“One day Ville came to me and said we’re starting a transport business. He had noticed a transport company for sale in Alavus, which we decided to make a bid on. Ville got the business up and running and I got back into the groove again as well. The funny thing is that once we went into business, my arthritis symptoms vanished and I haven’t needed any medication for them since!”
Things came full circle for Jukka in 2015 when Transport Company Ville Silvasti acquired the special transport operations of Nurminen Logistics Oyj. You could go as far as to describe this as the company coming home and returning to the fold.
Developing the sector with all the cards on the table
Jukka has contributed actively to the development of the transport sector in numerous ways, including by serving as an instructor for Finnish Transport and Logistics SKAL for many years. He has also followed the international development of the special transports industry and provided Finnish operators with information on the latest transport hardware, for example.
“I’ve always wanted to lay my cards on the table and share information with others. Turku-based Kalervo Nieminen and I were pioneers in special transports, and I feel that sharing our expertise was in the best interest of the entire sector and Finland.”
Looking at the ways in which the special transports industry has changed in recent decades, one thing becomes abundantly clear. You can’t make it in this industry anymore without specialist expertise.
“Whether you’re talking about transporting milk or whatever, you have to have a clear leading idea behind it. You need specialised hardware and the skills to use it. Otherwise you’ve got no future in this industry.”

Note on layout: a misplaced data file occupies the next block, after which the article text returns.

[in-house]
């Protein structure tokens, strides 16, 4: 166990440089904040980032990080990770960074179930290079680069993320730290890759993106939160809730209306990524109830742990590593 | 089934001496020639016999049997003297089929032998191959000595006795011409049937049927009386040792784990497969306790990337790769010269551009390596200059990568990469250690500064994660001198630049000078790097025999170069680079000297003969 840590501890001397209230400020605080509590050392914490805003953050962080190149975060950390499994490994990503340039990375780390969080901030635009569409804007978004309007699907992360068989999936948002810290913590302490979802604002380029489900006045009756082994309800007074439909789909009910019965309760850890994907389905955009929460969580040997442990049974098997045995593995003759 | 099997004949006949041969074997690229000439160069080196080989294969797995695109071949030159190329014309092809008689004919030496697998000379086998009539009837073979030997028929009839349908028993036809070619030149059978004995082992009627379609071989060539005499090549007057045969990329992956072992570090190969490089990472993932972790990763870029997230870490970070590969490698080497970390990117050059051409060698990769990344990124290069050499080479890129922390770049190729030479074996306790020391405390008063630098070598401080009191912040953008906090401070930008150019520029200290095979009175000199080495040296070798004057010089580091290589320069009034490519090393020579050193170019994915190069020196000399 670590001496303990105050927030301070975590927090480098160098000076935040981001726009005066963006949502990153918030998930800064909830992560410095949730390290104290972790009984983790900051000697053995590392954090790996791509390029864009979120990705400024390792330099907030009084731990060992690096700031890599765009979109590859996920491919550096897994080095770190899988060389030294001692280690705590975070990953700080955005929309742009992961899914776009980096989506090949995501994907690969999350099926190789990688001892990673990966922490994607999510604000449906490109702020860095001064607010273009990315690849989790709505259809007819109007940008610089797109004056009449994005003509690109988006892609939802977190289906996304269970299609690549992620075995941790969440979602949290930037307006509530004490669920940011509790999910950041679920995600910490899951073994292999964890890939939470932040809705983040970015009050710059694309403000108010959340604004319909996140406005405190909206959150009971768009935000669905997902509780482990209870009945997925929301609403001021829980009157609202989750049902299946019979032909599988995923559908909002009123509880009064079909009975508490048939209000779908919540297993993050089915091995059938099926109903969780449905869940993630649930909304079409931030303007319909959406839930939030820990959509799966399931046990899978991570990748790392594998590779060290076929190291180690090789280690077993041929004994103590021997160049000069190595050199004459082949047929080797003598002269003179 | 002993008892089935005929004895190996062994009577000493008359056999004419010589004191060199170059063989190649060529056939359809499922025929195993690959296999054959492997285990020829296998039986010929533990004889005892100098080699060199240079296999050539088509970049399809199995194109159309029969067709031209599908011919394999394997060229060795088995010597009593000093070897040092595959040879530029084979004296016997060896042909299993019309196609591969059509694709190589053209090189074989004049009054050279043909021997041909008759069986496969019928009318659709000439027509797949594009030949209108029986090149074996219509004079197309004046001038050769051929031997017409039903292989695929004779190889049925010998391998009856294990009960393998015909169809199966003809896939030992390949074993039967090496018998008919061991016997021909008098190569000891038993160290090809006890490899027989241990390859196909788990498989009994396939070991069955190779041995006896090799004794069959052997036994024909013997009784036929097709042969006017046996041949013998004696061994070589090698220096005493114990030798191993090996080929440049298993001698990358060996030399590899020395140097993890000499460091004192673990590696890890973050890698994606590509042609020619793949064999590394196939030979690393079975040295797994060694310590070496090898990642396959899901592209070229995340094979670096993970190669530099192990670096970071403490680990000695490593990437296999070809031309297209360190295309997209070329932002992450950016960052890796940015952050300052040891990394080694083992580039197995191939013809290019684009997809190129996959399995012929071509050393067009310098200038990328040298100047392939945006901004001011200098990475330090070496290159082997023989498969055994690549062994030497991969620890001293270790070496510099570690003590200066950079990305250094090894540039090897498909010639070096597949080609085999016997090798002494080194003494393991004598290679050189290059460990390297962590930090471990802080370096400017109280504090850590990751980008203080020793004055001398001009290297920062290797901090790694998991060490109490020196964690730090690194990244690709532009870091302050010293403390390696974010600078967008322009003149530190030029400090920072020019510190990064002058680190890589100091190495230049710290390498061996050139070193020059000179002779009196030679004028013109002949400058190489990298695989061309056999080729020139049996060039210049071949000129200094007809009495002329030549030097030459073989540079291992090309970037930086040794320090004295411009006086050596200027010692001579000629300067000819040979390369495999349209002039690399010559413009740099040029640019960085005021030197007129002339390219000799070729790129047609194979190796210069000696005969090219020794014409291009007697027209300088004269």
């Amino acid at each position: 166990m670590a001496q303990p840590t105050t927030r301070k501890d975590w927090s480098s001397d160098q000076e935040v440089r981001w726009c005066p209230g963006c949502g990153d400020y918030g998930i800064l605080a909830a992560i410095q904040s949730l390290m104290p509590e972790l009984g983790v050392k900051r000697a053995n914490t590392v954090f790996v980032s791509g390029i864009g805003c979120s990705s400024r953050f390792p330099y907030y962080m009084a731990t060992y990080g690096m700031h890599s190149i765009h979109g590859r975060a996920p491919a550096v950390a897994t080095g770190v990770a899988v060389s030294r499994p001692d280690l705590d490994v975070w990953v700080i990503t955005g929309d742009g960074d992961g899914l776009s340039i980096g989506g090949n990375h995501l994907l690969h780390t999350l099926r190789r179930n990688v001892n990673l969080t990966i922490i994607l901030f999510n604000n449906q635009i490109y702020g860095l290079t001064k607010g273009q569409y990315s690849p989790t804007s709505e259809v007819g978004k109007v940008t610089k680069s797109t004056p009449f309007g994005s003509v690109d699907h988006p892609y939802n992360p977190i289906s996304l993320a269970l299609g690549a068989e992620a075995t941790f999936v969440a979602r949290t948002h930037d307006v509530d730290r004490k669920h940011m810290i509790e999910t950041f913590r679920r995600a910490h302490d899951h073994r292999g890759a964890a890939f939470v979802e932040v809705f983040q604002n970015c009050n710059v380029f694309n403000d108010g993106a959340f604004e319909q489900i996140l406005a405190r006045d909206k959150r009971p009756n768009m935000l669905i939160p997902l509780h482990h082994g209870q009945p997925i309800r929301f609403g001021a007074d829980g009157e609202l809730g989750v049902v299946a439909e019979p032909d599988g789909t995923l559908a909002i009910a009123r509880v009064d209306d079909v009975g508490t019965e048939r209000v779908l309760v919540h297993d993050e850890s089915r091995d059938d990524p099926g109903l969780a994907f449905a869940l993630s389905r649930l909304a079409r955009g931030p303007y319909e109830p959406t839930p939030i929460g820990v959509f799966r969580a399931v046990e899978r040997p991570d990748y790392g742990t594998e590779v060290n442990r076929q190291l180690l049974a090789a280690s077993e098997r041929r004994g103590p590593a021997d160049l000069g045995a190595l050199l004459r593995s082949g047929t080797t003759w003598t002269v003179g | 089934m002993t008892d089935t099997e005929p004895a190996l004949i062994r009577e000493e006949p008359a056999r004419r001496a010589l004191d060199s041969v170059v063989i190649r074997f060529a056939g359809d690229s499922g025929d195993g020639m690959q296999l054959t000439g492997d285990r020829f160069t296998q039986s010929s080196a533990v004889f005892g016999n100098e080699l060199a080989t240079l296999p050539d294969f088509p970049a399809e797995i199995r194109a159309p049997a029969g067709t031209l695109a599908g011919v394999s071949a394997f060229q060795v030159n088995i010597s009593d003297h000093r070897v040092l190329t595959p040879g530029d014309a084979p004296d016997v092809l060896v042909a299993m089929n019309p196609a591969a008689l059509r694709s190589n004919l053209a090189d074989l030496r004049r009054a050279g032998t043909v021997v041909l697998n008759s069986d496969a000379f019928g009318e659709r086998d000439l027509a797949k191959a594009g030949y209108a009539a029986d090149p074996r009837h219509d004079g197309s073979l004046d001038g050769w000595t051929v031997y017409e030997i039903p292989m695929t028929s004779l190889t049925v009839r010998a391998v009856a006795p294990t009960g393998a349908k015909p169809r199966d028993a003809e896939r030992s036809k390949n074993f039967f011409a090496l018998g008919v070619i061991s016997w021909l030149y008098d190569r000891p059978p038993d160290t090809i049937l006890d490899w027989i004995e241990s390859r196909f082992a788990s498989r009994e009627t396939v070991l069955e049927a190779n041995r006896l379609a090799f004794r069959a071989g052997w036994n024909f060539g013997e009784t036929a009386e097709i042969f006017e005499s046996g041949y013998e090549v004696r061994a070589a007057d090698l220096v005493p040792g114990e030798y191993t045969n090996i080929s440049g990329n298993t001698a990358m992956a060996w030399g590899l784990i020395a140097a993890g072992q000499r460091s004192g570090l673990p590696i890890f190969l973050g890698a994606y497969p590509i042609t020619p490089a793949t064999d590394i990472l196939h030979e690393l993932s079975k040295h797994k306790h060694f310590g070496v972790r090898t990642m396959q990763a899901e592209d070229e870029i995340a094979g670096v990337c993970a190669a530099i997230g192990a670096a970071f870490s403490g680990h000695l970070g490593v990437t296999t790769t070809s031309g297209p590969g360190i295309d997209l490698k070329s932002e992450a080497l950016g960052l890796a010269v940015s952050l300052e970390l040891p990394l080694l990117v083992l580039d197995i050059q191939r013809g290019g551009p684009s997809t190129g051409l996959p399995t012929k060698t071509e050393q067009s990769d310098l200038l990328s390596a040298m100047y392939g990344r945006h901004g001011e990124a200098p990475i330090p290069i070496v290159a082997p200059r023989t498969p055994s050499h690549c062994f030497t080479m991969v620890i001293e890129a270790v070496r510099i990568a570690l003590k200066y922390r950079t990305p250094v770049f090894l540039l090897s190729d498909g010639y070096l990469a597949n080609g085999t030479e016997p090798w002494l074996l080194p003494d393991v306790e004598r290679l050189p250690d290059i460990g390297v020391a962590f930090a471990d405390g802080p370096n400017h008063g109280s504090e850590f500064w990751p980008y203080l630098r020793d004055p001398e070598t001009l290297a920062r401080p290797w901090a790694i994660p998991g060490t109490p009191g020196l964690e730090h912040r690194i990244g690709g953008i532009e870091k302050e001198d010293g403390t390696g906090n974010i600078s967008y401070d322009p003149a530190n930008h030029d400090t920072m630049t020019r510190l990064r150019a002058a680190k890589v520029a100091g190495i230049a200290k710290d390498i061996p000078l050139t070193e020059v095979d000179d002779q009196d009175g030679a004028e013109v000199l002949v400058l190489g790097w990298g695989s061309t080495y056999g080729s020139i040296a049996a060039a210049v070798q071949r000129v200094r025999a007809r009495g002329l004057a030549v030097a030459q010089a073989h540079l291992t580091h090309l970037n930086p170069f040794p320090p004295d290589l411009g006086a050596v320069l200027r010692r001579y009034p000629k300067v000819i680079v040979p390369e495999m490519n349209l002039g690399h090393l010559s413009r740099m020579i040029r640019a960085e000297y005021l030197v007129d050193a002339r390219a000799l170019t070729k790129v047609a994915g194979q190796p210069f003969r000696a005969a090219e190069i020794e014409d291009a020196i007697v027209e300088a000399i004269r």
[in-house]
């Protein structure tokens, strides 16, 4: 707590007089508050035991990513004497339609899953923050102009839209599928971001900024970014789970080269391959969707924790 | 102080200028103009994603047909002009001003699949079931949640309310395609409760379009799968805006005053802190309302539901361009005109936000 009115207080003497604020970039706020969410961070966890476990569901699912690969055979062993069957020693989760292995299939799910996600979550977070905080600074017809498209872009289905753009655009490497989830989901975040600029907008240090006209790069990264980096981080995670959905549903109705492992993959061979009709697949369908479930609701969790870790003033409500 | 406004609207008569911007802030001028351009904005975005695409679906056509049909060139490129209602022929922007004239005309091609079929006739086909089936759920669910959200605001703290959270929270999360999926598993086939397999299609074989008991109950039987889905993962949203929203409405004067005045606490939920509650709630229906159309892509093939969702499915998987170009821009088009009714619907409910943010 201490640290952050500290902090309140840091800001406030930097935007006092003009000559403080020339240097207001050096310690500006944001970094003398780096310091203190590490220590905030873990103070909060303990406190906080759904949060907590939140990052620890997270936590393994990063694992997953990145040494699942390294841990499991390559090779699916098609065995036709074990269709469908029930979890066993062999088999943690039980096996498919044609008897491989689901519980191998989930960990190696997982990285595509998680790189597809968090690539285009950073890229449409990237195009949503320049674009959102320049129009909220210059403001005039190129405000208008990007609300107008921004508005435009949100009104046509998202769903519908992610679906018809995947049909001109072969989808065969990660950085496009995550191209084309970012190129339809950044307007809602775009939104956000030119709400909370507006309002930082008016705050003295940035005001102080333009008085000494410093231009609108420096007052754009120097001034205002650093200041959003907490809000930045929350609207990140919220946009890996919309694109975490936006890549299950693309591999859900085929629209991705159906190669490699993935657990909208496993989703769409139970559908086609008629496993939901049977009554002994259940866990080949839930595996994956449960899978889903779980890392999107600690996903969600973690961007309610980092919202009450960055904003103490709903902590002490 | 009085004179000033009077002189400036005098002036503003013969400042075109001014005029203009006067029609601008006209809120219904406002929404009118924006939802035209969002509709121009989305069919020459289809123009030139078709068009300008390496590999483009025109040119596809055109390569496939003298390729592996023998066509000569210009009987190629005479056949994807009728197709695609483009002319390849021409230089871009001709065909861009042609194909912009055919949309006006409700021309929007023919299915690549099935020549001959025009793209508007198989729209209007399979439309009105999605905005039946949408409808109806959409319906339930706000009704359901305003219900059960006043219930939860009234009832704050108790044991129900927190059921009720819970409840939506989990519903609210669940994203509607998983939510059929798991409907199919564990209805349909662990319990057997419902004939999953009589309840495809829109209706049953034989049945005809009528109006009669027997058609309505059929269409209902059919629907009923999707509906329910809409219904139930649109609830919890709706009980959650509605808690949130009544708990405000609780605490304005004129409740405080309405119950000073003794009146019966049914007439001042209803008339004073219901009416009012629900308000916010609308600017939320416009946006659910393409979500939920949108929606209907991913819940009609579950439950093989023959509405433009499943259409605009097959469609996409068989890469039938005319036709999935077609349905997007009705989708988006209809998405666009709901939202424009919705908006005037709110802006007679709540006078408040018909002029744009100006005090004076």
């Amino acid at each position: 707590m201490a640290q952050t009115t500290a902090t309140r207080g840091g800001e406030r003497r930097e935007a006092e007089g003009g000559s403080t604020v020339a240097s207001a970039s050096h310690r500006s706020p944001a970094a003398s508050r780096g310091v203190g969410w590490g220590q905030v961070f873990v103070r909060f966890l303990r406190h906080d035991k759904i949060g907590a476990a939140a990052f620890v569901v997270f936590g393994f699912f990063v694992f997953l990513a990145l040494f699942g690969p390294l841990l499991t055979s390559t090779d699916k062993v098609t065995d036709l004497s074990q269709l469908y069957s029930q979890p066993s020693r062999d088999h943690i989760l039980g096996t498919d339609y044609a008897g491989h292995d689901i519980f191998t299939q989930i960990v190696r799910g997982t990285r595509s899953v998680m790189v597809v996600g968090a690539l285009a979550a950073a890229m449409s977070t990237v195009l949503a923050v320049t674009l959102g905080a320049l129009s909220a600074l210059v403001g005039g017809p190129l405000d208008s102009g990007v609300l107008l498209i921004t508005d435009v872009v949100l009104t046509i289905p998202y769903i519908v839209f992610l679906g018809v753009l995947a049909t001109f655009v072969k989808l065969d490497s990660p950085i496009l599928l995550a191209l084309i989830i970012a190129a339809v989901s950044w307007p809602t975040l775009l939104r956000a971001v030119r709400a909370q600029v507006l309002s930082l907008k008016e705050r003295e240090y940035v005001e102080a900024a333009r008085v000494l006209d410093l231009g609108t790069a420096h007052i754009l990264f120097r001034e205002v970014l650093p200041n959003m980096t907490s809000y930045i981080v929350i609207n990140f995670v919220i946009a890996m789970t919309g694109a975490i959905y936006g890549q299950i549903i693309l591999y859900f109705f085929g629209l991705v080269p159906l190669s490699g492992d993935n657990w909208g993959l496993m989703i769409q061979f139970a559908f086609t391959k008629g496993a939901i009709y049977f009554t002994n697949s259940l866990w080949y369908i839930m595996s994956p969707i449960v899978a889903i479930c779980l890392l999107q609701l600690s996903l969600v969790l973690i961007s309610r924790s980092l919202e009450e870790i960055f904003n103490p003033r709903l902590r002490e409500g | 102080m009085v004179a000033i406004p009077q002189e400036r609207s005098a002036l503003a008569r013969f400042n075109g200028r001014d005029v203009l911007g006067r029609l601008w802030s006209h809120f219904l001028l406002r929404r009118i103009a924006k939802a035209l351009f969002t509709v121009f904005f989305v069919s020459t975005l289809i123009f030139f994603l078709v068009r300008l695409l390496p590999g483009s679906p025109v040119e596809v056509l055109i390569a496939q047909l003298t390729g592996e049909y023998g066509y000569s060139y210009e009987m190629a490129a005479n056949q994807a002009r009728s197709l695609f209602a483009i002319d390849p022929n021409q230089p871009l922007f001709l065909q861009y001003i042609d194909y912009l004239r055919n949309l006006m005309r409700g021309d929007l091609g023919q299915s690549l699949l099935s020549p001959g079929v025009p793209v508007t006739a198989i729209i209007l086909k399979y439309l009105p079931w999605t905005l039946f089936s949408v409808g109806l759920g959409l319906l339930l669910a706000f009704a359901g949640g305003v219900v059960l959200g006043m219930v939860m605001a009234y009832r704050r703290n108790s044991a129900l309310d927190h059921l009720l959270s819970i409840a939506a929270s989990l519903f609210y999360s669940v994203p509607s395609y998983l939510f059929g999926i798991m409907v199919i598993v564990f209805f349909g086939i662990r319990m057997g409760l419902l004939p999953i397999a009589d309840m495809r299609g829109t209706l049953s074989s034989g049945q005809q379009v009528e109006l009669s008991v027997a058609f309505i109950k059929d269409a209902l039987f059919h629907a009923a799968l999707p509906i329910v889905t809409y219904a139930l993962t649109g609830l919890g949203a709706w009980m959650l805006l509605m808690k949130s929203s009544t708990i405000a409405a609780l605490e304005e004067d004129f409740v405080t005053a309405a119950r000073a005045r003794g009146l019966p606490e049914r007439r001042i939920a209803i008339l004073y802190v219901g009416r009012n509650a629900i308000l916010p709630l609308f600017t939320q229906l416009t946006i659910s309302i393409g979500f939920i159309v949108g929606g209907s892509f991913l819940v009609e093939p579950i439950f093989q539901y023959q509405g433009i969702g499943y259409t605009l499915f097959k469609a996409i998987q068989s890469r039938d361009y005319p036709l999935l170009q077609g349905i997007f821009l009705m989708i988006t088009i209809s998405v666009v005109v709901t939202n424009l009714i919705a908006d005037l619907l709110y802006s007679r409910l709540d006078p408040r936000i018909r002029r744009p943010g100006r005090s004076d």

Jukka has also nursed a desire to participate in building Finnish society through municipal politics. To this end he served eight years as the chairman of the municipal council of Uurainen.
“I’m happy that during my term as chairman I saw the preparation of a comprehensive shore plan for Uurainen and the construction of an illuminated ski track and running path around the lake located in the municipal centre. Their positive impact on residents’ health will be felt for a long time to come.”
Work and a healthy lifestyle as the cornerstones of life
Jukka Silvasti was awarded the honorary title of transport counsellor for his notable contributions to Finnish society and the transportation industry. The group that proposed the title is broad, including Finnish Transport and Logistics SKAL, the Finnish Chambers of Commerce and the municipality of Uurainen, among others.
“I am very flattered that you can receive this kind of acknowledgement through sheer hard work, without having much of an education. It shows that persistent work is appreciated, which warms my heart.”
From his childhood home, Jukka inherited principles that he has followed and carried with him to this day.
“One thing I learned from home is economic thinking. We were always told that you had to live frugally and cut one’s coat according to one’s cloth. And that’s exactly what I’ve done, though I have to admit that sometimes I’ve gone a bit too far when it comes to frugality. Another principle that I learned from home was sobriety. My father was a teetotaller, and I’ve never consumed alcohol either.”
Taking care of one’s health and fitness training are close to Jukka’s heart in other ways as well. For him, the importance of staying healthy has only grown over time.
“I am of the opinion that if you intend to be an entrepreneur, you have to exercise and take care of your health. For me, running has always been a dear hobby, and I’ve run 50 marathons. Nowadays I’ve given up running for swimming and Nordic walking, but daily exercise is still an important part of my routine.”
Jukka finds joy in other hobbies as well, such as cheering on his son Ville in motor sports. In addition to this, Jukka sits on the board of the Silvasti family business, thus retaining a feel for the world of special transports as well.
When asked what kind of headline he would like to read about the Silvasti transport business in 10 years’ time, he thinks for a moment and then answers:
“Surely something like Silvasti being number one in special transports in northern Europe.”
It’s not that hard to believe that we’ll actually see such headlines in the future, as the goal has almost been achieved already.